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Although i've just started my college experience and it has been tremendous thus far. I completely appreciate this opportunity alot more now that i am older versus when i could have gone at the age of 17. I graduated high school not knowing what i wanted to do with my life. I've worked endless dead end jobs over the course of my break and all that helped me do was find my road. Reality was that my parents could never afford to finance my education and i was the one that had to figure it out for myself. After extensive research, of all the music schools i could have requested information from across the world, i finally found the one for me. The Arts Institute is an excellent facility for anyone considering taking control of their lives, knowing what direction they wanted to go and getting the resources and tools they would need to be successful at their given field. People here, both faculty and classmates, all stress an urgency to succeed and do anything in their power to help you reach that goal. I feel at home because i am constantly being surrounded by like-minded individuals.

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If I were to go back and talk to myself as a high school senior, I would say "your two best options are, one, join the military right after high school, get an education for free, get commissioned as an officer and have a fulfilling career at the same time. Option 2, would be to go to a University, enroll in the Reserve Officers Training, enjoy the four years of college and training to become a military officer. Once your four years is completed, you can get commissioned and you are guarenteed a fulfilling military career. Which ever road you choose, military life is unbeatable. Your medical care is taken care of, you are given money for housing and food. You will get to travel the world with no out of pocket expense. You will get to do and see things not commomly found in the civilian work place. At the same time you will have the pride of knowing that you are working for and defending your country! After you fulfill tewnty years of military dedication, you are able to retire. Civilians usually dont get to retire at the age of 38. Get an education! And join the Military!!"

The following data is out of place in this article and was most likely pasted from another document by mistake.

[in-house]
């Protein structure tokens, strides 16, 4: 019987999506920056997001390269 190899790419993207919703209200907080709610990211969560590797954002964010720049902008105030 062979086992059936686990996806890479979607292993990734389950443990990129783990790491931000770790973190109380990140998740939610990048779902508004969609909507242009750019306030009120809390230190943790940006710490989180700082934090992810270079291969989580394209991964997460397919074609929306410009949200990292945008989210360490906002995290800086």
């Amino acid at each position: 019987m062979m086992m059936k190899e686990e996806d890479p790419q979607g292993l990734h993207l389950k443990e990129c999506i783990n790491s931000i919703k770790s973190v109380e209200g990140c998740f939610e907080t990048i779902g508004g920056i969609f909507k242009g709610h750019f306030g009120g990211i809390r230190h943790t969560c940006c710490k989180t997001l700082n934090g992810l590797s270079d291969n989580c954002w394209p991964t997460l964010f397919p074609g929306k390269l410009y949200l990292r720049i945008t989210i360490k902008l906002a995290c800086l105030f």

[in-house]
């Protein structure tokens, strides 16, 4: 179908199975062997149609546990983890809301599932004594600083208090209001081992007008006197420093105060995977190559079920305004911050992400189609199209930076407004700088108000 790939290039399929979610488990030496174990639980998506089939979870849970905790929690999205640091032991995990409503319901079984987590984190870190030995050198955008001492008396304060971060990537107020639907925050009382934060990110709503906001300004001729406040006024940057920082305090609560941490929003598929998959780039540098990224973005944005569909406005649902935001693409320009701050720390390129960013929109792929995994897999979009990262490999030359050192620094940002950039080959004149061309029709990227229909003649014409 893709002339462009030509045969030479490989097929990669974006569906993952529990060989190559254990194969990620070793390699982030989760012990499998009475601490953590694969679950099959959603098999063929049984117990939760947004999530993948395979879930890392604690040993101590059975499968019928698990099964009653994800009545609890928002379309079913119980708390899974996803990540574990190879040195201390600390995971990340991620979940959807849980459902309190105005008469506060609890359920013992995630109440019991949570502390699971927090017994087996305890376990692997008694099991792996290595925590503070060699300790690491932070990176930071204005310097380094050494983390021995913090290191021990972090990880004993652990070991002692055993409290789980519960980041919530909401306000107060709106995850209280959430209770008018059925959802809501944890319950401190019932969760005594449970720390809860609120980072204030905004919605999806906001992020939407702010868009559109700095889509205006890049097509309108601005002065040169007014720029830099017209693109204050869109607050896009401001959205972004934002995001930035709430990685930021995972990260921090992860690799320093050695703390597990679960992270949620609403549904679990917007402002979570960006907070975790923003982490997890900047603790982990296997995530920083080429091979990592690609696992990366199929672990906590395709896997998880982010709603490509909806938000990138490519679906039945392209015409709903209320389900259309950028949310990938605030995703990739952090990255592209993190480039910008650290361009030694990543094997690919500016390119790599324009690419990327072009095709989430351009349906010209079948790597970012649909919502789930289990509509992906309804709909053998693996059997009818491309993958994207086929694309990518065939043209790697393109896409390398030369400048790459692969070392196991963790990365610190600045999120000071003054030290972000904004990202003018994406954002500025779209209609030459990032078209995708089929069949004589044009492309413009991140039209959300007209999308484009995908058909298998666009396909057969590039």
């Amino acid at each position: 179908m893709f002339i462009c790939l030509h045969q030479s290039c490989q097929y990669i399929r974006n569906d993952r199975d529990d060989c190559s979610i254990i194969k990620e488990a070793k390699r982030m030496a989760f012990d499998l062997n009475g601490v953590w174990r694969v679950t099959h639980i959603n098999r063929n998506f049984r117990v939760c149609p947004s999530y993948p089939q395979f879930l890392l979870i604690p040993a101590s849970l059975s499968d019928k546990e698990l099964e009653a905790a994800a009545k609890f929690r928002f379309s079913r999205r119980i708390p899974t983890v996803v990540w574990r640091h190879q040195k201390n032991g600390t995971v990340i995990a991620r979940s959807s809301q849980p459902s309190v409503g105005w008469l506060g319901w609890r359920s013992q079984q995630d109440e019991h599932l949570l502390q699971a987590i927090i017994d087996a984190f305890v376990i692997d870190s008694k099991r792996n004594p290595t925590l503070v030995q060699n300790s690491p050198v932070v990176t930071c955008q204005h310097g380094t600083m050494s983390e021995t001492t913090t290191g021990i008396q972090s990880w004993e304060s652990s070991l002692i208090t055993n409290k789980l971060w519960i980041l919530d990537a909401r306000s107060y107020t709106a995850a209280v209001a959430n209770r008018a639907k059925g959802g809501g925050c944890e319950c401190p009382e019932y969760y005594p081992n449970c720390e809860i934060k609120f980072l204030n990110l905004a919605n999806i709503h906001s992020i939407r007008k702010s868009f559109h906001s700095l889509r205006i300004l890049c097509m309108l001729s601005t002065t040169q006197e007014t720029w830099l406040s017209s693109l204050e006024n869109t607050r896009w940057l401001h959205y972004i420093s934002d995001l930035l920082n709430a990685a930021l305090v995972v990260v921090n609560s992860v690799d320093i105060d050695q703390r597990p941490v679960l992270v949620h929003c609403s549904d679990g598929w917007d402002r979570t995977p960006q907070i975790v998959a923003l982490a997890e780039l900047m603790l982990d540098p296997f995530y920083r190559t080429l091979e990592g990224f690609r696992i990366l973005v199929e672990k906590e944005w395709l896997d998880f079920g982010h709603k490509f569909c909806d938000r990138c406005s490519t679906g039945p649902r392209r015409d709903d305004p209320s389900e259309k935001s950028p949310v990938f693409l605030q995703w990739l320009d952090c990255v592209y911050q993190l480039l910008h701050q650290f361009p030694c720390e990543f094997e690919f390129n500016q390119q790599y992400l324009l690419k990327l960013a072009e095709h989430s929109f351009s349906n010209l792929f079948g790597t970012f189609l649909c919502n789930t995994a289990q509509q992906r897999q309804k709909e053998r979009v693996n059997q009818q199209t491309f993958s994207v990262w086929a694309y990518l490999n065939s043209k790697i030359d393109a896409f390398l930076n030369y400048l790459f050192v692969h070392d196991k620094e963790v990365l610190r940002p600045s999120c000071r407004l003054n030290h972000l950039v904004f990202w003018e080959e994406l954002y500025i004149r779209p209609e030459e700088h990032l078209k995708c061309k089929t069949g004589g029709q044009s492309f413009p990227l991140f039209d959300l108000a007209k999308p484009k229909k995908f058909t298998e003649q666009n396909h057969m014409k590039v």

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It is tough to provide brief advice to parents and/or students going through the process of finding the right college, because every person is unique, as is each school. Starting early in the college search and application process alleviates stress, since the whole process can be difficult, especially during a time when students' high school careers begin to wind down. Make lists of what schools have the academic and other activites you want to be a part of and make sure to visit as many of them as possible! If you are unsure of what you want to major in (as many students entering college are), don't freak out! Get involved somehow throughout your college experience (whether it be sports, a job, club, etc). This will introduce you to new people, experiences, and open up doors and possiblities for the future. Try to get the balance of school and social life down within the first semester. It will make things easier in the long run. Most of all, have fun and be yourself! This could be one of the best times of your life, but it is all up to you and what you make of it!

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Dear darneshia 2011 How are you these days? It has been so long since the last time we spoke I wanted to check up on you senior year. I know this last year of high school can truly be a stressful one .With having to focus on your regular daily activities. Along with the preparation that goes into your prom, graduation, and getting into college. But trust me “Life’s today’s are here to prepare for its tomorrow”. With that stated if I could give you any advice on your future college life. I would say stay focus, plan ahead and be organized. Those three key aspects will assist you with your college life more than any may realize. They will keep you on task when it comes to keeping your important deadlines and the finding out/ using of all beneficial information needed for college that you may have not been made aware ( such as the importance of knowing about the credits you need, along with the role MONEY will play in the next 4 years). Lastly and maybe the most important have a plan and stay hungry to stick to the plan and achieve it. Love Darneshia 2012

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I would tell parents and students to research the school that have the study you are interested in. After researching those colleges narrow them down to about 5-10 colleges that by figureing out if you want to live on campus, what kind of setting you like for example city, rural, suburb. Then visit those colleges to see if you like the food because that is a big deciding facotr since you will be eatting there for the next four years of your life, then close off campus food areas when you get tired of campus food, what the dorm rooms look like, how big the college campus is, the average class size, and possibly the sport you to play if you are interested. After that students should sit down and talk to their parents about the financial situation and what kind of route they are taking whether its loans, or they are paying for it out of poket. Then once you recieve the acceptance letters from your schools see which school gives you a bigger financial aid package and fits all your criteria for "school that is for you" and then you the college of your dreams.